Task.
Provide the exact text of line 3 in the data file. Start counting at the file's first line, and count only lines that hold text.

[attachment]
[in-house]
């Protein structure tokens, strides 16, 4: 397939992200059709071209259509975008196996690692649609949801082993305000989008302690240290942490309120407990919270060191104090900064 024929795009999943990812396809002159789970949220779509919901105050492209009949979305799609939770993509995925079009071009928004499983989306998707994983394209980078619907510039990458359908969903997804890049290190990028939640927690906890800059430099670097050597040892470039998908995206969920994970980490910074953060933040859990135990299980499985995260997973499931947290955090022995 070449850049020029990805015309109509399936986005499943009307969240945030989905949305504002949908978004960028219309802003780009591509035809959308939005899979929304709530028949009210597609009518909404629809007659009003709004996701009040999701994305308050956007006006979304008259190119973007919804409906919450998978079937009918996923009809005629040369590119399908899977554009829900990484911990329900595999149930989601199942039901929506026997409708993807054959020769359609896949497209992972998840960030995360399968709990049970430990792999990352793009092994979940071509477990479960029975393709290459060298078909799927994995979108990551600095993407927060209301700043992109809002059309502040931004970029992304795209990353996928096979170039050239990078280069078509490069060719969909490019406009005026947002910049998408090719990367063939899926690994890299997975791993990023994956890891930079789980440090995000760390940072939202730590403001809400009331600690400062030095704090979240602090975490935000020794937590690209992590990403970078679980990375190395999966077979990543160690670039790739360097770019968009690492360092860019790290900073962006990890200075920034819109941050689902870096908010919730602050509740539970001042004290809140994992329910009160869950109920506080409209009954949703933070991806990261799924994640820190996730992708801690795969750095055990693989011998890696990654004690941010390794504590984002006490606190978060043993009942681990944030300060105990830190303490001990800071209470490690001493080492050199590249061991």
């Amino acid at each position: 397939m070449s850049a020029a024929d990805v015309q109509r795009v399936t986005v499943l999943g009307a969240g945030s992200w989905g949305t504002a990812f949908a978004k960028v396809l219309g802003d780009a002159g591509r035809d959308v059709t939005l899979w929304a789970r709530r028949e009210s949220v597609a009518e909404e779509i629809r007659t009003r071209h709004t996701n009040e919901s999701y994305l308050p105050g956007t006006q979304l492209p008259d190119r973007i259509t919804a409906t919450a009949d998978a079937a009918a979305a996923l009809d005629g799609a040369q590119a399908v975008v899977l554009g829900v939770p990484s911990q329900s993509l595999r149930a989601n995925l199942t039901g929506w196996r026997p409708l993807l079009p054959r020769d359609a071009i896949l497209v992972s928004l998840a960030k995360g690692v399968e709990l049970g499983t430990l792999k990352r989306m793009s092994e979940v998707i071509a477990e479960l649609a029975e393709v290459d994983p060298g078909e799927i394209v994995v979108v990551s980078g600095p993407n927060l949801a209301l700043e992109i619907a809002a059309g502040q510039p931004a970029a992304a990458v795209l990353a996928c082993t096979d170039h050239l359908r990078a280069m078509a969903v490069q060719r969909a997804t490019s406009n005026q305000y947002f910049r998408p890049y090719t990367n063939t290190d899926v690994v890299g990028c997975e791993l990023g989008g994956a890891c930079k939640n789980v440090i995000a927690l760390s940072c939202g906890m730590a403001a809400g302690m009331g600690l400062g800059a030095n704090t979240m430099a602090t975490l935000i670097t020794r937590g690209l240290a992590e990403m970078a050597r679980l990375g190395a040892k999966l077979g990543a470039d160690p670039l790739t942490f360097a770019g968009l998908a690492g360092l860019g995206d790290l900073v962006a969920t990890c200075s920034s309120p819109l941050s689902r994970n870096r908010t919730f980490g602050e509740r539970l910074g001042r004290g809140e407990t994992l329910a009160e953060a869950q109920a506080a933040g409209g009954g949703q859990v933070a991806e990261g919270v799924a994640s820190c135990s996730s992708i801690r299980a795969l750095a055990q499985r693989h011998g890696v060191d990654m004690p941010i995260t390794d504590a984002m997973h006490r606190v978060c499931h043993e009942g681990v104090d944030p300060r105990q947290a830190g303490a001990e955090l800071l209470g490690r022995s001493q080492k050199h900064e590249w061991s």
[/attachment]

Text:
């Amino acid at each position: 397939m070449s850049a020029a024929d990805v015309q109509r795009v399936t986005v499943l999943g009307a969240g945030s992200w989905g949305t504002a990812f949908a978004k960028v396809l219309g802003d780009a002159g591509r035809d959308v059709t939005l899979w929304a789970r709530r028949e009210s949220v597609a009518e909404e779509i629809r007659t009003r071209h709004t996701n009040e919901s999701y994305l308050p105050g956007t006006q979304l492209p008259d190119r973007i259509t919804a409906t919450a009949d998978a079937a009918a979305a996923l009809d005629g799609a040369q590119a399908v975008v899977l554009g829900v939770p990484s911990q329900s993509l595999r149930a989601n995925l199942t039901g929506w196996r026997p409708l993807l079009p054959r020769d359609a071009i896949l497209v992972s928004l998840a960030k995360g690692v399968e709990l049970g499983t430990l792999k990352r989306m793009s092994e979940v998707i071509a477990e479960l649609a029975e393709v290459d994983p060298g078909e799927i394209v994995v979108v990551s980078g600095p993407n927060l949801a209301l700043e992109i619907a809002a059309g502040q510039p931004a970029a992304a990458v795209l990353a996928c082993t096979d170039h050239l359908r990078a280069m078509a969903v490069q060719r969909a997804t490019s406009n005026q305000y947002f910049r998408p890049y090719t990367n063939t290190d899926v690994v890299g990028c997975e791993l990023g989008g994956a890891c930079k939640n789980v440090i995000a927690l760390s940072c939202g906890m730590a403001a809400g302690m009331g600690l400062g800059a030095n704090t979240m430099a602090t975490l935000i670097t020794r937590g690209l240290a992590e990403m970078a050597r679980l990375g190395a040892k999966l077979g990543a470039d160690p670039l790739t942490f360097a770019g968009l998908a690492g360092l860019g995206d790290l900073v962006a969920t990890c200075s920034s309120p819109l941050s689902r994970n870096r908010t919730f980490g602050e509740r539970l910074g001042r004290g809140e407990t994992l329910a009160e953060a869950q109920a506080a933040g409209g009954g949703q859990v933070a991806e990261g919270v799924a994640s820190c135990s996730s992708i801690r299980a795969l750095a055990q499985r693989h011998g890696v060191d990654m004690p941010i995260t390794d504590a984002m997973h006490r606190v978060c499931h043993e009942g681990v104090d944030p300060r105990q947290a830190g303490a001990e955090l800071l209470g490690r022995s001493q080492k050199h900064e590249w061991s």